The Supreme Court asked all the petitioners in the Ayodhya land dispute case to “try and conclude” arguments on Wednesday, following which the verdict may be announced soon.
The daily marathon hearings in the historic Ram Janmbhoomi-Babri Masjid land dispute case in Ayodhya are likely to come to an end on Wednesday after a period of 40 days. The same was indicated by Chief Justice of India Ranjan Gogoi yesterday.
The court is expected to finally give its verdict in the decades-old Ayodhya land dispute title suit soon and has ordered both Hindu and Muslim parties to wrap up their final arguments in the case by today. On Tuesday, the Supreme Court asked all the petitioners in the Ayodhya land dispute case to “try and conclude” arguments on Wednesday, following which the verdict may be announced soon.
Appearing before the Ayodhya bench led by CJI Ranjan Gogoi yesterday, senior advocate K Parasaran, representing the Hindu side, said Muslims could pray in several mosques around Ayodhya, but made it clear that the birthplace of Lord Ram cannot be shifted.
Parasaran stated that there are over 50 mosques in Ayodhya but there is only one birthplace of Lord Ram and it cannot be shifted or changed.
The Hindu petitioners also said that the Muslim parties are showing desperation and went on to accuse Mughal emperor Babur of committing injustice by building a mosque at the birthplace of Lord Ram in Ayodhya.
Gogoi said that senior advocate CS Vaidyanathan appearing for the Hindu parties including Nirmohi Akhara, Ram janmabhoomi Jeernoddhar Samiti, Hindu Mahasabha, and others would be given an additional 45 minutes, following which senior advocate Rajeev Dhavan, representing the Muslim parties will be given an hour to present final arguments before the possible verdict.
The court has also asked both the Hindu and Muslim parties in the case to point out possible legal steps that could be taken by the court in case it fails to decide the verdict legally on the ownership of the land.
On Wednesday, the parties are expected to debate on possible alternate reliefs that could be provided to them if their main claim to the entire disputed property is rejected by the court.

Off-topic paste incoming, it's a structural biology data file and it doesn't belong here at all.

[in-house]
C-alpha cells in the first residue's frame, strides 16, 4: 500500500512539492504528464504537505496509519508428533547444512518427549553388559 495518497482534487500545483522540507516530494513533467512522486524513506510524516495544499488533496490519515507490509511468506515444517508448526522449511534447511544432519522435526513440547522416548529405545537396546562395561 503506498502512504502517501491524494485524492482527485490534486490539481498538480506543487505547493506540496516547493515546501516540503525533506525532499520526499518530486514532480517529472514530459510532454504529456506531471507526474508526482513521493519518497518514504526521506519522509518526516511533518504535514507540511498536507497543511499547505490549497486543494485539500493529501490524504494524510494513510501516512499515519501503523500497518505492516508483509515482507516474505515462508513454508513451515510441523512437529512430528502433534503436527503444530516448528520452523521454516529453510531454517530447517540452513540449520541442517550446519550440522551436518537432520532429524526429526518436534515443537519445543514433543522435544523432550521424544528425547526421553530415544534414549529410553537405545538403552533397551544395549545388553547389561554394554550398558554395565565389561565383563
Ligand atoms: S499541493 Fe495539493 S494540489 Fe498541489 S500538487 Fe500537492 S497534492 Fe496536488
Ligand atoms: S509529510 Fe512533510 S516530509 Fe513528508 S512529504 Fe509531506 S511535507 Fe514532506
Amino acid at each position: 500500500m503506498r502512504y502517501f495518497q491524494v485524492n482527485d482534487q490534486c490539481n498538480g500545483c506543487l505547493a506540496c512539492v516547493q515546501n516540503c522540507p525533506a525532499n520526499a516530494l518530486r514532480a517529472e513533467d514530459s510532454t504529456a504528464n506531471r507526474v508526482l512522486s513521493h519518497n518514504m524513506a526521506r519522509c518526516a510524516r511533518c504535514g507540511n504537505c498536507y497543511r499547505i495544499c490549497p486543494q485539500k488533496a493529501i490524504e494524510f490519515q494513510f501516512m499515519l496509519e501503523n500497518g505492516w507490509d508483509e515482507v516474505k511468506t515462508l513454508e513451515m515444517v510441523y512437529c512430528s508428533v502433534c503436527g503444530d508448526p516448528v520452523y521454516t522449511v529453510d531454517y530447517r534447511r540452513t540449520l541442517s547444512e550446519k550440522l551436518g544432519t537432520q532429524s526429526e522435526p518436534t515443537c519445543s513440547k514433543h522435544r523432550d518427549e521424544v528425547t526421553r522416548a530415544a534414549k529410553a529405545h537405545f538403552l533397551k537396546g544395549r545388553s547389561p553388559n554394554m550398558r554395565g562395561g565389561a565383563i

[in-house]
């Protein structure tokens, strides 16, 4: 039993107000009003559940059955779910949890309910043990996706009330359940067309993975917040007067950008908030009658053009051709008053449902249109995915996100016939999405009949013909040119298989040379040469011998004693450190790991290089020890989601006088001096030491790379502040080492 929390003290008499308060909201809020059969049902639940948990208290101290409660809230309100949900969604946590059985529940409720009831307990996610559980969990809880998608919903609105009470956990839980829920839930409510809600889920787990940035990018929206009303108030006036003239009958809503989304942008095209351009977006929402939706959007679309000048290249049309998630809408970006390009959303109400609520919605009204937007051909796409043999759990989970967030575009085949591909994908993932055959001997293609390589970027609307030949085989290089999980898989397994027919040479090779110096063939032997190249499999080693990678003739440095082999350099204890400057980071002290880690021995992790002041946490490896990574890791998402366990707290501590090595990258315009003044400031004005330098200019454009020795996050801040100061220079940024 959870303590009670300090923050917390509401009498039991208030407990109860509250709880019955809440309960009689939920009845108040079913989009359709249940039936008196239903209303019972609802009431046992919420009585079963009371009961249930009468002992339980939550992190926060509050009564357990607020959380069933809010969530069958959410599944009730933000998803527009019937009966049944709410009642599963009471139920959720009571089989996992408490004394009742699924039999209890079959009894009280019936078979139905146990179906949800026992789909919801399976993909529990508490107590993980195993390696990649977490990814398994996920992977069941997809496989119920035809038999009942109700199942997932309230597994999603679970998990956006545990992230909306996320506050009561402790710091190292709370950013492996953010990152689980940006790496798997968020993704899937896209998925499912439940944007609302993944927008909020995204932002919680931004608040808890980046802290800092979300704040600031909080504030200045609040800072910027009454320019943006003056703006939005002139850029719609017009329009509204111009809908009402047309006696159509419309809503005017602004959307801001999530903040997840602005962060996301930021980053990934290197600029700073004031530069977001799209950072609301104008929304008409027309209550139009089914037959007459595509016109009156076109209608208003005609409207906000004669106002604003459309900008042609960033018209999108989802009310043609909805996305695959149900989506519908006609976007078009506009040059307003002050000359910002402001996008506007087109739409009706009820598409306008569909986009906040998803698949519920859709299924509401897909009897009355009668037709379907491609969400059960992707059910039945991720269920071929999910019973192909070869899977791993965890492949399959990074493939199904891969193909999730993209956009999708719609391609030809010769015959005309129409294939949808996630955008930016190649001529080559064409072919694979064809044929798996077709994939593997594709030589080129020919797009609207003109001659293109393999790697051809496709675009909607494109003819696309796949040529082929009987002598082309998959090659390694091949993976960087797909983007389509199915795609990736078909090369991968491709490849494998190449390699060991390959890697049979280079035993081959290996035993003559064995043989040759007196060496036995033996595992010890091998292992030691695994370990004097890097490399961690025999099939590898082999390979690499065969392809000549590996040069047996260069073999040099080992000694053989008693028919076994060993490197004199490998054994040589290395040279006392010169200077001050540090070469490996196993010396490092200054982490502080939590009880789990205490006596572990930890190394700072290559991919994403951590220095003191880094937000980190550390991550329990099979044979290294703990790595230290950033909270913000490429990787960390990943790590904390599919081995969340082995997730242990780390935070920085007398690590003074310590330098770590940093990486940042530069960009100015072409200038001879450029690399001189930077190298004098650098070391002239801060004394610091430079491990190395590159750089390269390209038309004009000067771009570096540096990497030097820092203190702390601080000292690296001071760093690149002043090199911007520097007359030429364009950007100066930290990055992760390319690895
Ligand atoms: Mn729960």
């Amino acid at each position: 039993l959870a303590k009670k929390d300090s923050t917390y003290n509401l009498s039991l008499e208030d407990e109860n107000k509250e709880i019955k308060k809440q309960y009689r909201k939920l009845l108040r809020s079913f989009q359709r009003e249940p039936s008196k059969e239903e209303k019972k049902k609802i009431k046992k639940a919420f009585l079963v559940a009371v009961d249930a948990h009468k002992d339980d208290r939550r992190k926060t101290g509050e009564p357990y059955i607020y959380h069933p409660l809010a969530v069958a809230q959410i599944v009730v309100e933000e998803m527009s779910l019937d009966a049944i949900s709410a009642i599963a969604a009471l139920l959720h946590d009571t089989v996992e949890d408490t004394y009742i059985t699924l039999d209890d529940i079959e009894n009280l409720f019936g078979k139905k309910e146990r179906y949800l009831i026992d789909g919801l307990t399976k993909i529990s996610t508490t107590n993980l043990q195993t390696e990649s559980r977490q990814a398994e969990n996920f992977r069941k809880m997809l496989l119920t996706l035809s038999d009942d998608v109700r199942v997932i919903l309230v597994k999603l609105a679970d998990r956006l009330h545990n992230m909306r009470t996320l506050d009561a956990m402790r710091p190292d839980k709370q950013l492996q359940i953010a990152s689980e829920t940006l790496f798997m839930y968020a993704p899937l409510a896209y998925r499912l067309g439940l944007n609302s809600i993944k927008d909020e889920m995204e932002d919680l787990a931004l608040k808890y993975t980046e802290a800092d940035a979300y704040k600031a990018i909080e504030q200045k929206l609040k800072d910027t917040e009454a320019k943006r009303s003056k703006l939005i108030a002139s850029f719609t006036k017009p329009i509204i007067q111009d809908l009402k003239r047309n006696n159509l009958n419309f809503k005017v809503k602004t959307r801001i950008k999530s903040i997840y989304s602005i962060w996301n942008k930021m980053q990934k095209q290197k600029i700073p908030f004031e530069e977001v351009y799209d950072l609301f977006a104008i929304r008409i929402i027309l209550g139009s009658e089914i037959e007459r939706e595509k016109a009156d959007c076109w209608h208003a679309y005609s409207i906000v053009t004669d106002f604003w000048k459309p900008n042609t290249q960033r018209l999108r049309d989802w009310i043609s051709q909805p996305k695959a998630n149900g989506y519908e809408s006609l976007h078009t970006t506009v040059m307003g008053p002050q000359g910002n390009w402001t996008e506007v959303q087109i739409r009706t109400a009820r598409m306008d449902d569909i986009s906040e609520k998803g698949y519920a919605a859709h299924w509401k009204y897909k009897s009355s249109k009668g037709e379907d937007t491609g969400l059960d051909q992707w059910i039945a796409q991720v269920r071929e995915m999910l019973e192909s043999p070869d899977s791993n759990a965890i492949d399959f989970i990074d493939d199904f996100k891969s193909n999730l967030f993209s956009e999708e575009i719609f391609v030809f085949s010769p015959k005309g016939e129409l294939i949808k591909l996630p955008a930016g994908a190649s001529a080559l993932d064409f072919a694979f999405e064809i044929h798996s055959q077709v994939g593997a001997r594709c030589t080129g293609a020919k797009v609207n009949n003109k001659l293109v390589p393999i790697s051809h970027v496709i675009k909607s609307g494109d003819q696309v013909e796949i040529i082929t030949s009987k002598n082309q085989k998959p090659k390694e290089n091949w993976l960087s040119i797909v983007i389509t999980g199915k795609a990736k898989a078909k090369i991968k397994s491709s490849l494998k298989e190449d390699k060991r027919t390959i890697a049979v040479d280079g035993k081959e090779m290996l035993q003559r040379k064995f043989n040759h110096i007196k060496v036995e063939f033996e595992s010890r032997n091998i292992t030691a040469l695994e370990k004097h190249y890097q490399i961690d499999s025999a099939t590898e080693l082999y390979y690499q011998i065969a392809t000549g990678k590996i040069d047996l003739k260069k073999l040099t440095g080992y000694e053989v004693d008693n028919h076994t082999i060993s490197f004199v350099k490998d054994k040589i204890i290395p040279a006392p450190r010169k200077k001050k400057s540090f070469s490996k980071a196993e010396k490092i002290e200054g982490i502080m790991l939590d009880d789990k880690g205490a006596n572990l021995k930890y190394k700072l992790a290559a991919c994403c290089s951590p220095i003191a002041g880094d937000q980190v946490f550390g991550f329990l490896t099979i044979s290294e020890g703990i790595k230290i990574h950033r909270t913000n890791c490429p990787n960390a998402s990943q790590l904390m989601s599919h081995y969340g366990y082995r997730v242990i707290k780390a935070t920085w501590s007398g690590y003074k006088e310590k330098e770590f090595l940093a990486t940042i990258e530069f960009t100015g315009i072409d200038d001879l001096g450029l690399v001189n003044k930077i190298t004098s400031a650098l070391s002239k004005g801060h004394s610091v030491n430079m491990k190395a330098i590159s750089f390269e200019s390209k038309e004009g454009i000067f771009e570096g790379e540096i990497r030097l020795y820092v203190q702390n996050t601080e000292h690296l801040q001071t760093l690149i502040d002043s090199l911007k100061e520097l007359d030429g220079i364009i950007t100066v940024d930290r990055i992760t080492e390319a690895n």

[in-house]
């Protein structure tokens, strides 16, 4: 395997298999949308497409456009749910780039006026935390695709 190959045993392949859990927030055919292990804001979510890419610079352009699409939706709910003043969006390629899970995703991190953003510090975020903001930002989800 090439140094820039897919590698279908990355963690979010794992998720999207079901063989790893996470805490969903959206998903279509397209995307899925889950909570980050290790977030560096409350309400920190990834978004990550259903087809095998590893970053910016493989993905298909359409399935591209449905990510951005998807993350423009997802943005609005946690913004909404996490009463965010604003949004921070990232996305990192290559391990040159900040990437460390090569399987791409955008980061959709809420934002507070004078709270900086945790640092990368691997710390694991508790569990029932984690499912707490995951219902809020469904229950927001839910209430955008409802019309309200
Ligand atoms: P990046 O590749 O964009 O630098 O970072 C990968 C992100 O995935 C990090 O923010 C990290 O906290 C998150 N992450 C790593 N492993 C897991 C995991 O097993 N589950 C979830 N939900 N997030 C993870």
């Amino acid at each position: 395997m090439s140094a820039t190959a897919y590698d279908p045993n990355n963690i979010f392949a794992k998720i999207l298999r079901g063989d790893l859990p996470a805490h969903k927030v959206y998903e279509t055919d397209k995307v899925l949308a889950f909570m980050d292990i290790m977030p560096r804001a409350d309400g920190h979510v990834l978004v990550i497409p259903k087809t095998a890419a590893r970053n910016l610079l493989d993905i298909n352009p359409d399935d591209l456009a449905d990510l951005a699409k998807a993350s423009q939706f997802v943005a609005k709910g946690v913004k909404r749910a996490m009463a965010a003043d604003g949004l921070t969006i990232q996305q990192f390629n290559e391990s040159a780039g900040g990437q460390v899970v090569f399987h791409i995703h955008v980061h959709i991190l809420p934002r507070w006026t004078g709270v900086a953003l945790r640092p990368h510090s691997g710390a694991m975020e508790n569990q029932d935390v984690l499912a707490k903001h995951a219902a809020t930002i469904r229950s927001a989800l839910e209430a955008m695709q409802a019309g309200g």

The main parties to the case – Nirmohi Akhara, Ram Lala and Sunni Waqf Board — are tight-lipped about the ‘alternate reliefs,’ the interveners and interested parties, who represent the “interests of the Worshippers” are more open about the relief they are likely to argue for.
Meanwhile, the Hindu Mahasabha is likely to request the court to set up an authority/Board to construct and manage the Ram Mandir, as they do not have a legal claim on the disputed site itself.
The Mahasabha, as a representative of the Hindu interests, had originally moved the top court as “friend of the deity”, asking for the land to be handed over to the Ram Janmabhoomi Nyaas for construction of the Temple. Other Hindu petitioners may also seek similar relief.
On the other hand, the Muslim petitioners have indicated that while their main claim is for the restoration of the Babri Mosque and title to the entire disputed property, they would “consider what is being offered by the Hindu Side” before clarifying the alternate remedy.
The Nirmohi Akara, which has been staking claim to the property as the manager of “the bait” of the old temple, is also likely to raise an argument that it should be allowed to retain the right to manage the temple and perform rituals at the site of Lord Ram’s birthplace. In a nutshell, the Hindu petitioners in the case expect the court to correct a “historic wrong” and claim that the area is sacred. They also reiterated that Muslims can build a mosque anywhere but the birthplace of Lord Ram cannot be changed.
On the other hand, the Muslim petitioners in the case have been arguing that the Babri Masjid existed for over 400 years before being demolished in 1992.
They also added that there is no archaeological evidence that shows old ruins or proof of temple and added that there is also no evidence to prove the exact birthplace of Lord Ram. The day-to-day proceedings in the case started on August 6 after mediation proceedings failed to find any viable solution to the decades-old dispute.
All eyes will be on the five-judge Constitution bench of the Supreme Court headed by CJI Gogoi as the dramatic hearing in the case is likely to end today.